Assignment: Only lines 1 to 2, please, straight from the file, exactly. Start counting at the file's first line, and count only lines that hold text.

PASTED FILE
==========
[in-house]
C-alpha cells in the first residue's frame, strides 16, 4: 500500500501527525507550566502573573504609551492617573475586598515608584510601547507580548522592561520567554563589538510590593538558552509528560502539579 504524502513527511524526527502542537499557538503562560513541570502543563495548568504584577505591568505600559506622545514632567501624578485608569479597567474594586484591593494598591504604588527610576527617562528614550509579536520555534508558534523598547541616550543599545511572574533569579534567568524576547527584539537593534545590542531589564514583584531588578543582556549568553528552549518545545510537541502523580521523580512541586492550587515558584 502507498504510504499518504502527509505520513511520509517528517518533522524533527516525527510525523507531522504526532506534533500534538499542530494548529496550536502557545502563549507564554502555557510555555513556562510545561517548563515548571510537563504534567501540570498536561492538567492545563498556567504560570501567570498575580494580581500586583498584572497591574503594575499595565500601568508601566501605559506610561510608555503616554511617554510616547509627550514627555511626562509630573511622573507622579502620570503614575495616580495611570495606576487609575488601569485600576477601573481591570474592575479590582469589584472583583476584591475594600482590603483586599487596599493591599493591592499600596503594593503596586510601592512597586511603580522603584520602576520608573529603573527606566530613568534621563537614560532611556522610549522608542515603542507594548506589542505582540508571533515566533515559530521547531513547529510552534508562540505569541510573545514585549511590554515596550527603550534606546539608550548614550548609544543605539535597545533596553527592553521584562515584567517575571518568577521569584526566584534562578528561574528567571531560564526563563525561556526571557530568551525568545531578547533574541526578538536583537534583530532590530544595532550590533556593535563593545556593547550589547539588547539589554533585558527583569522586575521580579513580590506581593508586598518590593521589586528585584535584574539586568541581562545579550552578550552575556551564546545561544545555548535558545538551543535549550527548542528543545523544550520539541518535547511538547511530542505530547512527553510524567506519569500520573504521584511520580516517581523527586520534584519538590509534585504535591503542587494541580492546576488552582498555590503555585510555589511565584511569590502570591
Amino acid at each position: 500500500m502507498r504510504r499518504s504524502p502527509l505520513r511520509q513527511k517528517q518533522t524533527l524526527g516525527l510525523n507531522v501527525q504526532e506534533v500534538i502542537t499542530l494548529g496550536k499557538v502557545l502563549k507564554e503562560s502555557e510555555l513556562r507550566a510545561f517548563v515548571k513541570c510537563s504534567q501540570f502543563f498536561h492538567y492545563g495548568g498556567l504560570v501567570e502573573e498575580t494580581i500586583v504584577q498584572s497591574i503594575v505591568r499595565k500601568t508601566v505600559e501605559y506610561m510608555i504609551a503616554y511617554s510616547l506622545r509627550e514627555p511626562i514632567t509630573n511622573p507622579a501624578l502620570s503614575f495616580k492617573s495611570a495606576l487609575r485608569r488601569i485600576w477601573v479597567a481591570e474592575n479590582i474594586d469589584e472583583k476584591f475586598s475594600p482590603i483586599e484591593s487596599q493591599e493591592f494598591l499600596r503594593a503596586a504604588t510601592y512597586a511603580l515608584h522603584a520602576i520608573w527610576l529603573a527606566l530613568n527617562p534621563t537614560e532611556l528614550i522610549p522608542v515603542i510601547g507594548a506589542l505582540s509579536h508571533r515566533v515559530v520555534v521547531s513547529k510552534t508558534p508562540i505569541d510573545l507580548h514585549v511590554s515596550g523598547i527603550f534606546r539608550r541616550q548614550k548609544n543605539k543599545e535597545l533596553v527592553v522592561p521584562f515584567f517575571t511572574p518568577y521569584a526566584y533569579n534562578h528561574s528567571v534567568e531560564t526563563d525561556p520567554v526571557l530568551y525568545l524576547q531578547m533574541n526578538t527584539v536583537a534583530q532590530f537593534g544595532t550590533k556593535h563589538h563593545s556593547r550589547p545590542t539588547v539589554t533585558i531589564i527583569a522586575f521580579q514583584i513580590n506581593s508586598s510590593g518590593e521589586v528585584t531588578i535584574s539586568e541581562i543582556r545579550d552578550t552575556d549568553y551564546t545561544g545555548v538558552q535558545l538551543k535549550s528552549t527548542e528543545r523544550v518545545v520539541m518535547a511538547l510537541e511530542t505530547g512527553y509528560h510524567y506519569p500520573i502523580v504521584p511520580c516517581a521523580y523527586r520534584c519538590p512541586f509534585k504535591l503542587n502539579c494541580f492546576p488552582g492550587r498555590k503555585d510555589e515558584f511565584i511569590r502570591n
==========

[in-house]
C-alpha cells in the first residue's frame, strides 16, 4: 500500500501527525507550566502573573504609551492617573475586598515608584510601547507580548522592561520567554563589538510590593538558552509528560502539579 504524502513527511524526527502542537499557538503562560513541570502543563495548568504584577505591568505600559506622545514632567501624578485608569479597567474594586484591593494598591504604588527610576527617562528614550509579536520555534508558534523598547541616550543599545511572574533569579534567568524576547527584539537593534545590542531589564514583584531588578543582556549568553528552549518545545510537541502523580521523580512541586492550587515558584 502507498504510504499518504502527509505520513511520509517528517518533522524533527516525527510525523507531522504526532506534533500534538499542530494548529496550536502557545502563549507564554502555557510555555513556562510545561517548563515548571510537563504534567501540570498536561492538567492545563498556567504560570501567570498575580494580581500586583498584572497591574503594575499595565500601568508601566501605559506610561510608555503616554511617554510616547509627550514627555511626562509630573511622573507622579502620570503614575495616580495611570495606576487609575488601569485600576477601573481591570474592575479590582469589584472583583476584591475594600482590603483586599487596599493591599493591592499600596503594593503596586510601592512597586511603580522603584520602576520608573529603573527606566530613568534621563537614560532611556522610549522608542515603542507594548506589542505582540508571533515566533515559530521547531513547529510552534508562540505569541510573545514585549511590554515596550527603550534606546539608550548614550548609544543605539535597545533596553527592553521584562515584567517575571518568577521569584526566584534562578528561574528567571531560564526563563525561556526571557530568551525568545531578547533574541526578538536583537534583530532590530544595532550590533556593535563593545556593547550589547539588547539589554533585558527583569522586575521580579513580590506581593508586598518590593521589586528585584535584574539586568541581562545579550552578550552575556551564546545561544545555548535558545538551543535549550527548542528543545523544550520539541518535547511538547511530542505530547512527553510524567506519569500520573504521584511520580516517581523527586520534584519538590509534585504535591503542587494541580492546576488552582498555590503555585510555589511565584511569590502570591